The island nation of Mauritius comes tops in Africa when it comes to readiness for online shopping, though the continent lags far behind the rest of the world, according to new research.
Mauritius, though topping the list in Africa, ranks 55th globally, according to Unctad’s Business-to-Consumer E-Commerce Index for 2018, released in Kenya this week. Unctad is the main United Nations body dealing with trade, investment and development issues.
Forty-three African countries feature in the 151-nation index but make up nine of the 10 bottom-ranked countries. The Netherlands, Singapore and Switzerland top the index worldwide.
“Africa trails behind the rest of the world in its preparedness to engage in and benefit from the digital economy. Three-quarters of the African population have yet to start using the Internet,” said Unctad secretary-general Mukhisa Kituyi.
However, the continent is showing progress in key indicators related to B2C e-commerce. Since 2014, sub-Saharan Africa has surpassed world growth on three out of the four indicators used in the index, Kituyi said.
“We estimate that there were at least 21 million online shoppers in Africa last year, less than 2% of the world total, with three countries — Nigeria, South Africa and Kenya — accounting for almost half of that number. Nevertheless, the number of African online shoppers has surged annually by 18% since 2014, faster than the world average growth rate of 12%.”
The top three African countries in the index each has a distinctive strength in one of the four areas measured by the index, which not only counts numbers of online shoppers but measures ease of payment and delivery.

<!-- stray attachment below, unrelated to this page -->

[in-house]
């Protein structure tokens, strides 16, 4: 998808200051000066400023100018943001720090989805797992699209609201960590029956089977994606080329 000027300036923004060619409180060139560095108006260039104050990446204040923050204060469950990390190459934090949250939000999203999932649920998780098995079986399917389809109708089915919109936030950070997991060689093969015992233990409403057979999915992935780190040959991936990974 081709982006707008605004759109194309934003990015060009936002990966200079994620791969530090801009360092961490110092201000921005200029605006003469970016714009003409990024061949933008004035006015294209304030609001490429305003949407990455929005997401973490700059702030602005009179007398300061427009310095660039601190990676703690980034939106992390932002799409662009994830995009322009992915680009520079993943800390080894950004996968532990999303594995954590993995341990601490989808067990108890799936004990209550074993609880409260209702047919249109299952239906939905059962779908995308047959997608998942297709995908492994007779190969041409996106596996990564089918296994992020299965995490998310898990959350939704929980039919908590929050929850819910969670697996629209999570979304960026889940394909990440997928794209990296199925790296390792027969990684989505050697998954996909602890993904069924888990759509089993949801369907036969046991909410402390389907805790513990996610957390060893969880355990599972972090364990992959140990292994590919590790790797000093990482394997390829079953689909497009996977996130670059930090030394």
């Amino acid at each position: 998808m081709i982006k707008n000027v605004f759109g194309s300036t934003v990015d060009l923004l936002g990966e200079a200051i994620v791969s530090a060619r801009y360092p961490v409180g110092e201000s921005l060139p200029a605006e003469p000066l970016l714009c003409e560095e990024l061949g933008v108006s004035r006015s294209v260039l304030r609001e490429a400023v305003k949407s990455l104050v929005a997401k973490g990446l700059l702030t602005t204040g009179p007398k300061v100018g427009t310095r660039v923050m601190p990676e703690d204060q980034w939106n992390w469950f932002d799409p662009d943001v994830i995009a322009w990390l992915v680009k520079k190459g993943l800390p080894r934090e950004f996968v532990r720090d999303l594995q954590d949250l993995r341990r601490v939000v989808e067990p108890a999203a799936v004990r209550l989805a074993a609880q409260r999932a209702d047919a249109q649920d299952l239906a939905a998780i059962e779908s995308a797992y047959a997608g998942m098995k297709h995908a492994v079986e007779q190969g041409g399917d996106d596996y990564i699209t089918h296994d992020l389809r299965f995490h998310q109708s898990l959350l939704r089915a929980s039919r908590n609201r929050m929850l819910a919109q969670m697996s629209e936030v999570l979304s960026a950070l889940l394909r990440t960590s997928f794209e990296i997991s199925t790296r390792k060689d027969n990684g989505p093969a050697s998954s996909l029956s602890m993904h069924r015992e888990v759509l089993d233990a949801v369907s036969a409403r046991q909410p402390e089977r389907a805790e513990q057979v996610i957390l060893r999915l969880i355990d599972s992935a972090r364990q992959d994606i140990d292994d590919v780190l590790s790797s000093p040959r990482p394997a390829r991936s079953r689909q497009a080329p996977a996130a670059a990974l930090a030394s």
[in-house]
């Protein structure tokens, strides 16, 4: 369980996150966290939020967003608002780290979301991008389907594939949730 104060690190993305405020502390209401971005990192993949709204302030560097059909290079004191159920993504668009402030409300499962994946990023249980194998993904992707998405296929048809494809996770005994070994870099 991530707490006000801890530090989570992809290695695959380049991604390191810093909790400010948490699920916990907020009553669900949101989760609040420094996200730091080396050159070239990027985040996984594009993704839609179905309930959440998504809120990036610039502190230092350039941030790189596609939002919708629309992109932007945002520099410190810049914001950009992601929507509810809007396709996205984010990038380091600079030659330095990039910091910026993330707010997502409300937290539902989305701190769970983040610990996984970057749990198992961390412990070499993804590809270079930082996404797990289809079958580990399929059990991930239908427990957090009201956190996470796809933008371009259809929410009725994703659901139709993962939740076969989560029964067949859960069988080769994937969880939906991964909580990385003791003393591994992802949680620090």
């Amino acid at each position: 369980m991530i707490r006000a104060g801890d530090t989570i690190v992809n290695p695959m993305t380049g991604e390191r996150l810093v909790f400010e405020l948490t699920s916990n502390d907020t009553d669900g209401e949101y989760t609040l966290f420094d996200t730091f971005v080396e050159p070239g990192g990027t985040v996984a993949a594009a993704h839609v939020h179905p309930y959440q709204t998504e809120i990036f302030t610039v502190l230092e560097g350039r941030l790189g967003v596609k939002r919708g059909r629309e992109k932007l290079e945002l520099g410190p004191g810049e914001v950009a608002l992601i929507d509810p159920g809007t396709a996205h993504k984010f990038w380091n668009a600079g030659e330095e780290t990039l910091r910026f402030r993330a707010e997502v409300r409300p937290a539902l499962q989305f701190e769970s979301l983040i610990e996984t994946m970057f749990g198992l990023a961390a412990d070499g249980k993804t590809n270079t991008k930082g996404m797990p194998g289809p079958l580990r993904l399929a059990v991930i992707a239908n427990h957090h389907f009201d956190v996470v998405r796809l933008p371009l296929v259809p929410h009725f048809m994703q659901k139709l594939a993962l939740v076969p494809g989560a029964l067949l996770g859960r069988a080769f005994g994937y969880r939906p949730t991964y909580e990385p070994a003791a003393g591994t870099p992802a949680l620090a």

Mauritius has a considerable 12-point higher score than the next African country. The island nation scores relatively high in all four areas but particularly in the share of the population having a bank or mobile money account (90%).
Nigeria, the most populous African nation, ranks second, largely thanks to a significant increase in postal reliability as measured by the Universal Postal Union. As Africa’s largest B2C e-commerce market (regarding both number of shoppers and revenue), reliable delivery of products is critical.
South Africa is third, with around six in 10 inhabitants using the Internet in 2017. South Africa leads by some margin in the number of secure Internet servers per million people — an indication of websites accepting online sales and payments.
Unlike developed markets, such as in the European Union, where 68% of Internet users made an online purchase in 2017, the corresponding figure in Africa was only 13% on average in 2017. — © 2018 NewsCentral Media